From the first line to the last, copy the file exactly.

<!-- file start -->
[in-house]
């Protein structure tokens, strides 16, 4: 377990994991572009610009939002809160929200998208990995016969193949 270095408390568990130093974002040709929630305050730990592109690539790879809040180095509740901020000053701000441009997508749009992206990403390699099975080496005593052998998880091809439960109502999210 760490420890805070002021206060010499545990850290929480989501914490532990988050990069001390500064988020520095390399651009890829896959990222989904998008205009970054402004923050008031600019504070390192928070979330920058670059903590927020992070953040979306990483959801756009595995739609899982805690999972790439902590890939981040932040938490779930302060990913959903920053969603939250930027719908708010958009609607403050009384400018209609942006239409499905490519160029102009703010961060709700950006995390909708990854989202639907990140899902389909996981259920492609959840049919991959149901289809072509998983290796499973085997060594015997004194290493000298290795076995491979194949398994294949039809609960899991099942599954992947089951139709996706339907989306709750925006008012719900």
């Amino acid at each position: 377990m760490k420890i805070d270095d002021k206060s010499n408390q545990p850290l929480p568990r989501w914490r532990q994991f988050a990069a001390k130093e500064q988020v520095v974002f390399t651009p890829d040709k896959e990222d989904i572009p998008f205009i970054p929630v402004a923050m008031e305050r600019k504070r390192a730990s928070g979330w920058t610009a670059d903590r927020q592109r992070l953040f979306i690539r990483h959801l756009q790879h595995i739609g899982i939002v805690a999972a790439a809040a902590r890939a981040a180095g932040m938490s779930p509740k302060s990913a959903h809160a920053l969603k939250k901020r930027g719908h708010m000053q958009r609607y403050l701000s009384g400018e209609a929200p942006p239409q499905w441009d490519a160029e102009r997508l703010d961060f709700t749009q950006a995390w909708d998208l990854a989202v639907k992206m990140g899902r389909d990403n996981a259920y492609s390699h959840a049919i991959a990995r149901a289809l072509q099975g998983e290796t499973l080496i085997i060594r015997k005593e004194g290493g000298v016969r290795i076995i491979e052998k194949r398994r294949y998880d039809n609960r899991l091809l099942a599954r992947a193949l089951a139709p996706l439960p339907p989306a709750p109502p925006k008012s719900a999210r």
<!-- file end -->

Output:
[in-house]
């Protein structure tokens, strides 16, 4: 377990994991572009610009939002809160929200998208990995016969193949 270095408390568990130093974002040709929630305050730990592109690539790879809040180095509740901020000053701000441009997508749009992206990403390699099975080496005593052998998880091809439960109502999210 760490420890805070002021206060010499545990850290929480989501914490532990988050990069001390500064988020520095390399651009890829896959990222989904998008205009970054402004923050008031600019504070390192928070979330920058670059903590927020992070953040979306990483959801756009595995739609899982805690999972790439902590890939981040932040938490779930302060990913959903920053969603939250930027719908708010958009609607403050009384400018209609942006239409499905490519160029102009703010961060709700950006995390909708990854989202639907990140899902389909996981259920492609959840049919991959149901289809072509998983290796499973085997060594015997004194290493000298290795076995491979194949398994294949039809609960899991099942599954992947089951139709996706339907989306709750925006008012719900």
């Amino acid at each position: 377990m760490k420890i805070d270095d002021k206060s010499n408390q545990p850290l929480p568990r989501w914490r532990q994991f988050a990069a001390k130093e500064q988020v520095v974002f390399t651009p890829d040709k896959e990222d989904i572009p998008f205009i970054p929630v402004a923050m008031e305050r600019k504070r390192a730990s928070g979330w920058t610009a670059d903590r927020q592109r992070l953040f979306i690539r990483h959801l756009q790879h595995i739609g899982i939002v805690a999972a790439a809040a902590r890939a981040a180095g932040m938490s779930p509740k302060s990913a959903h809160a920053l969603k939250k901020r930027g719908h708010m000053q958009r609607y403050l701000s009384g400018e209609a929200p942006p239409q499905w441009d490519a160029e102009r997508l703010d961060f709700t749009q950006a995390w909708d998208l990854a989202v639907k992206m990140g899902r389909d990403n996981a259920y492609s390699h959840a049919i991959a990995r149901a289809l072509q099975g998983e290796t499973l080496i085997i060594r015997k005593e004194g290493g000298v016969r290795i076995i491979e052998k194949r398994r294949y998880d039809n609960r899991l091809l099942a599954r992947a193949l089951a139709p996706l439960p339907p989306a709750p109502p925006k008012s719900a999210r």